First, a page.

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catastrophism (kətăsˈtrəfĭzəm), in geology, the doctrine that at intervals in the earth's history all living things have been destroyed by cataclysms (e.g., floods or earthquakes) and replaced by an entirely different population. During these cataclysms the features of the earth's surface, such as mountains and valleys, were formed. The theory, popularly accepted from the earliest times, was attacked in the late 18th cent., notably by James Hutton, who may be regarded as the precursor of the opposite doctrine of uniformitarianism.

Catastrophism, however, was more easily correlated with religious doctrines (e.g., the Mosaic account of the Flood) and remained for some time the interpretation of the earth's history accepted by the great majority of geologists. It was systematized and defended by the Frenchman Georges Cuvier, whose position as the greatest geologist of his day easily overbore all opposition. In the 19th cent., it was attacked by George Poulett Scrope and especially by Sir Charles Lyell, under whose influence the contrary doctrine gradually became more popular. Recent theories of meteorite, asteroid, or comet impacts triggering mass extinctions can be interpreted as a revival of catastrophism.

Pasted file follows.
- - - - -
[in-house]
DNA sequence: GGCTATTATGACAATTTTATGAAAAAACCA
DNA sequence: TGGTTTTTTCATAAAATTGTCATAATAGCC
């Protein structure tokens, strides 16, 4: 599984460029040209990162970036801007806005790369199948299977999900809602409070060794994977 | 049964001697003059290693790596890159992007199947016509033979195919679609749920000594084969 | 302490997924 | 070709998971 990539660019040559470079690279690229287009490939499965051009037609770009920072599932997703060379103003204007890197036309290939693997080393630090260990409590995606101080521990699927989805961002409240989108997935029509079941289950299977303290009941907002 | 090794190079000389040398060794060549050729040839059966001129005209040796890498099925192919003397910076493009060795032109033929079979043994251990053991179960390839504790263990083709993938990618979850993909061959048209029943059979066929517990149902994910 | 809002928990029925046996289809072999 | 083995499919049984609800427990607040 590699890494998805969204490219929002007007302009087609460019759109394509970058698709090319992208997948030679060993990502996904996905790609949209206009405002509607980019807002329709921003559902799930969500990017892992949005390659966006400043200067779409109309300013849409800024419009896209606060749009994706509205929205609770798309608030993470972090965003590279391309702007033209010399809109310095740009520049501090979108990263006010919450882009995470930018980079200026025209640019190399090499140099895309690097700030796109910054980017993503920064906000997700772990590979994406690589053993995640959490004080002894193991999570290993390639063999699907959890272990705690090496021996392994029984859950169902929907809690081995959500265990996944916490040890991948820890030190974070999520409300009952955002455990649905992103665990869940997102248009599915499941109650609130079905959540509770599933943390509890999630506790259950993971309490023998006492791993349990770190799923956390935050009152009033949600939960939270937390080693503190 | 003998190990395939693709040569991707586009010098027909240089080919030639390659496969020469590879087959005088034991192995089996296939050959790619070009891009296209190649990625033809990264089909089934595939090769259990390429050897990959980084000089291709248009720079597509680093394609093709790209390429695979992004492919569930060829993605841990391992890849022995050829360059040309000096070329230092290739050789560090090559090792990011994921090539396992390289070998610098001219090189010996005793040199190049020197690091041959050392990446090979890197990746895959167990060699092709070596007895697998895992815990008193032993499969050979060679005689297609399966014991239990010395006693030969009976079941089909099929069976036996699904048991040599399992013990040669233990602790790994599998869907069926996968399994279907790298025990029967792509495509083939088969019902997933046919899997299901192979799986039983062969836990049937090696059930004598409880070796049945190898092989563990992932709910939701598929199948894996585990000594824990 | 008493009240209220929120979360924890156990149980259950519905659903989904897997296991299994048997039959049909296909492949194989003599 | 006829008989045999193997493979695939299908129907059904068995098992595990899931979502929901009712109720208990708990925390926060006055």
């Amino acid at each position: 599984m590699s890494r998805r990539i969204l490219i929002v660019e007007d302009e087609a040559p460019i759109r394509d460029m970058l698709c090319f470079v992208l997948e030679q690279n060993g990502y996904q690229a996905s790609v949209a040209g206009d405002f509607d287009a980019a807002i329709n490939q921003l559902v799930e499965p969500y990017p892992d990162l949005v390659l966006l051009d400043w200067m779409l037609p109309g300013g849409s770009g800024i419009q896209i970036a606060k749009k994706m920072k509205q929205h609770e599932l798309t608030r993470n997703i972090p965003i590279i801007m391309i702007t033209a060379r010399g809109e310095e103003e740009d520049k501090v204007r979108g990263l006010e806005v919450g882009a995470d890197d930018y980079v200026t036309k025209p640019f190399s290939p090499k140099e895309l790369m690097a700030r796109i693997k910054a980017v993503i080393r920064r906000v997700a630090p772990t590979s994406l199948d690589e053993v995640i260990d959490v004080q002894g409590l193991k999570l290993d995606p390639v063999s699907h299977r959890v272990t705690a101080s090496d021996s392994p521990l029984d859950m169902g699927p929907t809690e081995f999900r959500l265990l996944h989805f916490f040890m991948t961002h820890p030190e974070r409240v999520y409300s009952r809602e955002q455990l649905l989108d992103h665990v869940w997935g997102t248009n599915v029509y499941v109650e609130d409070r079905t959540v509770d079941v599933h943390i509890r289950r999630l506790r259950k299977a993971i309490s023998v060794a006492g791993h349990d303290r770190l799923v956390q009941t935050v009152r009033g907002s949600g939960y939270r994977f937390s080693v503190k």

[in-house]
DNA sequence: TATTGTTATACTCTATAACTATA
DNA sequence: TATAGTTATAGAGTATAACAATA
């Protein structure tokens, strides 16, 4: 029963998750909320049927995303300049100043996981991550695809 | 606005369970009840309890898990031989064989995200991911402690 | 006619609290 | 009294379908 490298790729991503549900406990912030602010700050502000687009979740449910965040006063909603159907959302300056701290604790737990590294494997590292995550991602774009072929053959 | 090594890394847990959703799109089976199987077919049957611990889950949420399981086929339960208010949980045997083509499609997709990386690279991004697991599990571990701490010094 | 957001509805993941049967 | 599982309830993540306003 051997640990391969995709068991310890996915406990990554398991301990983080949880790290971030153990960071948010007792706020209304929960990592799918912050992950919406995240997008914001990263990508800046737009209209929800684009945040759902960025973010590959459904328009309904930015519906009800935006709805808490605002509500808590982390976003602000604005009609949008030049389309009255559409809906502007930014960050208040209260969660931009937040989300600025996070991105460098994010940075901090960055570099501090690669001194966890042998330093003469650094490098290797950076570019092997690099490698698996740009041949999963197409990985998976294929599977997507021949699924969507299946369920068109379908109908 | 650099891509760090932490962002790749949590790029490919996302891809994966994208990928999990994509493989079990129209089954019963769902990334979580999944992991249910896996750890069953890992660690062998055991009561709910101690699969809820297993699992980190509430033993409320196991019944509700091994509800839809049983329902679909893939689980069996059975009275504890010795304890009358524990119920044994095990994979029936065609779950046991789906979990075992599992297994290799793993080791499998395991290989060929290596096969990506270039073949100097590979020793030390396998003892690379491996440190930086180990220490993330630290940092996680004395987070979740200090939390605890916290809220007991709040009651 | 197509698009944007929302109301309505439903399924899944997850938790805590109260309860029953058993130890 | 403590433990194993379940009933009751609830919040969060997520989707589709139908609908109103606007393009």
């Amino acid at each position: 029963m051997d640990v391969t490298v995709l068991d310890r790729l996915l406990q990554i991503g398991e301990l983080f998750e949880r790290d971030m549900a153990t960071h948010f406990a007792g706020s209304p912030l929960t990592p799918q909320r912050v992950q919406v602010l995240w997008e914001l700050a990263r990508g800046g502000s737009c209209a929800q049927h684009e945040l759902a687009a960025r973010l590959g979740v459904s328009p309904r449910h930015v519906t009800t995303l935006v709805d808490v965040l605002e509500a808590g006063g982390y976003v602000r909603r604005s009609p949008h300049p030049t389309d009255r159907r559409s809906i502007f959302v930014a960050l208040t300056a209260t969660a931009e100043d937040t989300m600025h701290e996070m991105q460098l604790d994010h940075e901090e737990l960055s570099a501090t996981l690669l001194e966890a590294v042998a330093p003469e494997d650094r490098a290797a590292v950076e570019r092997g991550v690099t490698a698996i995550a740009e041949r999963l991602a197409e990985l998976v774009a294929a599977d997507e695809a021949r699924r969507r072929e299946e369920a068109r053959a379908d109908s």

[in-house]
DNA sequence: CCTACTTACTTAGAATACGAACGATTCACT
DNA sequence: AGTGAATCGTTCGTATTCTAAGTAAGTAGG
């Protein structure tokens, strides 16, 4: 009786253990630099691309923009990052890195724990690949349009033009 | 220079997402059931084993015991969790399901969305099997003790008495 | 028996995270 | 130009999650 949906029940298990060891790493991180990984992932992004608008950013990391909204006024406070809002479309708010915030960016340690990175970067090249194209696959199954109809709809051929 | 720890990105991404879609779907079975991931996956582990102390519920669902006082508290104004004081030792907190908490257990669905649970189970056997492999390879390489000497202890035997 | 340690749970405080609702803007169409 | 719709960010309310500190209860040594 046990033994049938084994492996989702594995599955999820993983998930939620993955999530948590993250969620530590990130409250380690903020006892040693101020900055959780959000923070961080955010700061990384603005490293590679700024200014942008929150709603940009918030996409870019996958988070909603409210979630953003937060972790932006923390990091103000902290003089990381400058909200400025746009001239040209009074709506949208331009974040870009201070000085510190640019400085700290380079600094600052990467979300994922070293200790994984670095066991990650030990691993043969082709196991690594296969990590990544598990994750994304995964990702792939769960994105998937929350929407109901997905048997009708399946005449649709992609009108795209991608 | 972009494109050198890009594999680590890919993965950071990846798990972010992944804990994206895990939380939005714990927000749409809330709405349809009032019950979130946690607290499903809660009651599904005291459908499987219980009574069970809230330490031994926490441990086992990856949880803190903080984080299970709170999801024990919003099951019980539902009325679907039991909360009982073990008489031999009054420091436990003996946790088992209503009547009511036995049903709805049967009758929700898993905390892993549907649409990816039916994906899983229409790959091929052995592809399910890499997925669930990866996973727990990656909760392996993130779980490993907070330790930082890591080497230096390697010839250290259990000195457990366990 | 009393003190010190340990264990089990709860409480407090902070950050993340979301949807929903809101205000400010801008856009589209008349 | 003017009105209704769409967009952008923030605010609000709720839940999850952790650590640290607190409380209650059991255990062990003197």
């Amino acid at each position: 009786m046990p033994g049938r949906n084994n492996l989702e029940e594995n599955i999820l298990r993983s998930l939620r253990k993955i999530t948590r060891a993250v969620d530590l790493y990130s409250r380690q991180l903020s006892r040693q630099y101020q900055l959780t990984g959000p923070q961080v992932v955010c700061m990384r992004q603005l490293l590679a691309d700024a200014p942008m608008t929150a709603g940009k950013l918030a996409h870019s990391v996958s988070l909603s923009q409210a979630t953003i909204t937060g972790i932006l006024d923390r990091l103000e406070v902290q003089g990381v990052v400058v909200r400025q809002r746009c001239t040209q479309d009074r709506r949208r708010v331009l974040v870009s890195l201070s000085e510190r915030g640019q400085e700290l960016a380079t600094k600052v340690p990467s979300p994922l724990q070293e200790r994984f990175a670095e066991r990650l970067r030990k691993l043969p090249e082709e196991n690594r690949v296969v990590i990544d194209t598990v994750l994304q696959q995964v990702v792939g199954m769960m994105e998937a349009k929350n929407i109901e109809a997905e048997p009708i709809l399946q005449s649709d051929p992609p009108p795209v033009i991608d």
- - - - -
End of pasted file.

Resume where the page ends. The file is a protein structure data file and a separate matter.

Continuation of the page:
See R. Huggett, Catastrophism: Asteroids, Comets, and Other Dynamic Events in Earth History (1998); T. Palmer, Controversy: Catastrophism and Evolution: The Ongoing Debate (1999).

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The theory that most features in the earth were produced by the occurrence of sudden, short-lived, worldwide events.
The theory that the differences between fossils in successive stratigraphic horizons resulted from a general catastrophe followed by creation of the different organisms found in the next-younger beds.
McGraw-Hill Dictionary of Scientific & Technical Terms, 6E, Copyright © 2003 by The McGraw-Hill Companies, Inc.
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